Trump reacts to Dem request for tax returns: 'Is that all?'

President TrumpDonald John TrumpBiden says his faith is 'bedrock foundation of my life' after Trump claim Coronavirus talks on life support as parties dig in, pass blame Ohio governor tests negative in second coronavirus test MORE on Wednesday downplayed a move by House Democrats to secure six years of his personal and business tax returns, the latest escalation in the party's efforts to probe the president's administration, campaign and business.

“Is that all?" Trump responded when notified Democrats had asked for six years of returns. "Usually it’s 10 so I guess they’re giving up."

The president told reporters in the Cabinet Room that he would not voluntarily release his tax returns, insisting that he remains under audit. 

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“We’re under audit despite what people said, and we’re working that out," Trump said. "I’m always under audit it seems. But I’ve been under audit for many years because the numbers are big, and I guess when you have a name you’re audited."

House Ways and Means Committee Chairman Richard NealRichard Edmund NealConservatives urge Trump to take unilateral action to suspend payroll tax collection Treasury to conduct policy review of tax-exempt status for universities after Trump tweets Stimulus checks debate now focuses on size, eligibility MORE (D-Mass.) on Wednesday evening formally requested copies of six years of Trump’s personal and business tax returns, covering 2013 to 2018. Neal set a deadline of April 10 for the IRS to turn over the documents.

"On behalf of the American people, the Ways and Means Committee must determine if that policy is being followed, and, if so, whether these audits are conducted fully and appropriately," Neal said of the IRS auditing a sitting president.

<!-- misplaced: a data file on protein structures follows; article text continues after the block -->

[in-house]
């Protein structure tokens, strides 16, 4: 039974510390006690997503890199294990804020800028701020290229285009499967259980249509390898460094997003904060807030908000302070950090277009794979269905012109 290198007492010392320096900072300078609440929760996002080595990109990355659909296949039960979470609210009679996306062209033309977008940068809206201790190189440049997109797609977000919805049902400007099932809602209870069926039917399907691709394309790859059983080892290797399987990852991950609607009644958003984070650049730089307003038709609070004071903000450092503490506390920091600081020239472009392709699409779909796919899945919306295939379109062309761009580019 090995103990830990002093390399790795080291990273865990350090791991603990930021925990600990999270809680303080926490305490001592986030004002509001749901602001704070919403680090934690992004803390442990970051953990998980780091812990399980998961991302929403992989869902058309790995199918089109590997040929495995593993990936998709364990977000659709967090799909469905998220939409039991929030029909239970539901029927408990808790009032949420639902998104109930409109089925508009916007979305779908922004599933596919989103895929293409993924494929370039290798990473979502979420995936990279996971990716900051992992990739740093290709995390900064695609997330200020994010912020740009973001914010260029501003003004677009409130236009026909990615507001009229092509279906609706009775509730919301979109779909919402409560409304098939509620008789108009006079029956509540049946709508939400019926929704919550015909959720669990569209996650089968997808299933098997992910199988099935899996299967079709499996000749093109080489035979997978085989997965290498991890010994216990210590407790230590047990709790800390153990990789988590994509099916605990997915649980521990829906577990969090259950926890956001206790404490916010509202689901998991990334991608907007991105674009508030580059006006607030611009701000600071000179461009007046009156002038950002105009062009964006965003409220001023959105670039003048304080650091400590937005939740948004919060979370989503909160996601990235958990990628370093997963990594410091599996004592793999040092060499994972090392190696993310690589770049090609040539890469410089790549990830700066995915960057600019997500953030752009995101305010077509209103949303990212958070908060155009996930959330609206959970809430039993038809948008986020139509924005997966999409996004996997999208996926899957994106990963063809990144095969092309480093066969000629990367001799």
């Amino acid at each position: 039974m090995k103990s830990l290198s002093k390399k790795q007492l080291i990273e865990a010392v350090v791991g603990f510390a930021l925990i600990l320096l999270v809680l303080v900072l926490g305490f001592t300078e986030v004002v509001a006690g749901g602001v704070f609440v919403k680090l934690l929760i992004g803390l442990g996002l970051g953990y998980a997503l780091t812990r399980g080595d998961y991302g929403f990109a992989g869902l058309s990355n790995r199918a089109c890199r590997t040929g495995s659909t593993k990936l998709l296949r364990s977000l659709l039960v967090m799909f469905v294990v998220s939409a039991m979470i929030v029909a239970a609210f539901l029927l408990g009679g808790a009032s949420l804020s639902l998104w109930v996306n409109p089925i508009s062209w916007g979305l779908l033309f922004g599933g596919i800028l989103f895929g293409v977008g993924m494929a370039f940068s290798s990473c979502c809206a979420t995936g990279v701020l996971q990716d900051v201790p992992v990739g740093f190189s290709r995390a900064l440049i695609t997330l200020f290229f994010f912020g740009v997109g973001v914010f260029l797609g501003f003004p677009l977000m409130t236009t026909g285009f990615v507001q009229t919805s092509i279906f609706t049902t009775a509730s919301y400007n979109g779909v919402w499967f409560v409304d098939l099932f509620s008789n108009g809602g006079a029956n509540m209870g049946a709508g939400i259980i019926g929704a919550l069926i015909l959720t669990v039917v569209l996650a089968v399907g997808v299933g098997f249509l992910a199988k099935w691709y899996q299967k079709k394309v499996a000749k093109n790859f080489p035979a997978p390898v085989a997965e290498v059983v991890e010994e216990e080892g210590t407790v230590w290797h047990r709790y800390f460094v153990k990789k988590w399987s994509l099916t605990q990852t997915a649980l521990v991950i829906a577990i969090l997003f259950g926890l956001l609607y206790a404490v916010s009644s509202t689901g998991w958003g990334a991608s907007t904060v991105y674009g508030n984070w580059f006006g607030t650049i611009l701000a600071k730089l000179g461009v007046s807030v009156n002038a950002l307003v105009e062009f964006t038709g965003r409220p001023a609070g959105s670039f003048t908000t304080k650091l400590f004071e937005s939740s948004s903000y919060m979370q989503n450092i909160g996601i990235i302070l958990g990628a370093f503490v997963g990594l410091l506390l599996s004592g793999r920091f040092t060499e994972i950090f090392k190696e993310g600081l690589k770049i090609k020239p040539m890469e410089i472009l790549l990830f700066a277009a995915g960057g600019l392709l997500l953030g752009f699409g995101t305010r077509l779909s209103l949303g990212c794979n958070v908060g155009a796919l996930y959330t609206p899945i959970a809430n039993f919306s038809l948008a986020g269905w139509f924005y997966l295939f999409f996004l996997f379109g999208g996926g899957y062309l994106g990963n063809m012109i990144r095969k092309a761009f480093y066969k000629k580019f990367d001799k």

"In order to fairly make that determination, we must obtain President Trump’s tax returns and review whether the IRS is carrying out its responsibilities," he added.

Trump broke with decades of precedent during the 2016 presidential campaign when he refused to release his tax returns. The president and White House officials have insisted that his taxes are under audit, and therefore cannot be made public. The IRS has said that audits don’t prevent people from releasing their own tax information.

Democrats have asserted that Trump's tax returns could reveal potential conflicts of interest or improper financial dealings. 

Trump's former personal attorney, Michael CohenMichael Dean CohenThe Hill's 12:30 Report: White House, Dems debate coronavirus relief package Michael Cohen offered job as political consultant, lawyer says On The Money: Democratic leaders report 'some progress' in stimulus talks | Prosecutors hint at probe into 'possibly extensive and protracted criminal conduct at the Trump Organization' MORE, testified before a House panel in February that he doubted the president is under audit as he's claimed. Cohen further alleged that Trump had inflated and deflated his assets for insurance purposes.

Democrats are attempting to obtain Trump's taxes using a provision in the federal tax code that gives the chairmen of Congress’s tax committees the power to ask for any tax returns and return information and examine them in a closed session.

The statute says that the Treasury secretary “shall furnish” the documents, so long as they are reviewed in a closed session. But it’s unclear how quickly the IRS will respond and if they will provide Neal with the documents.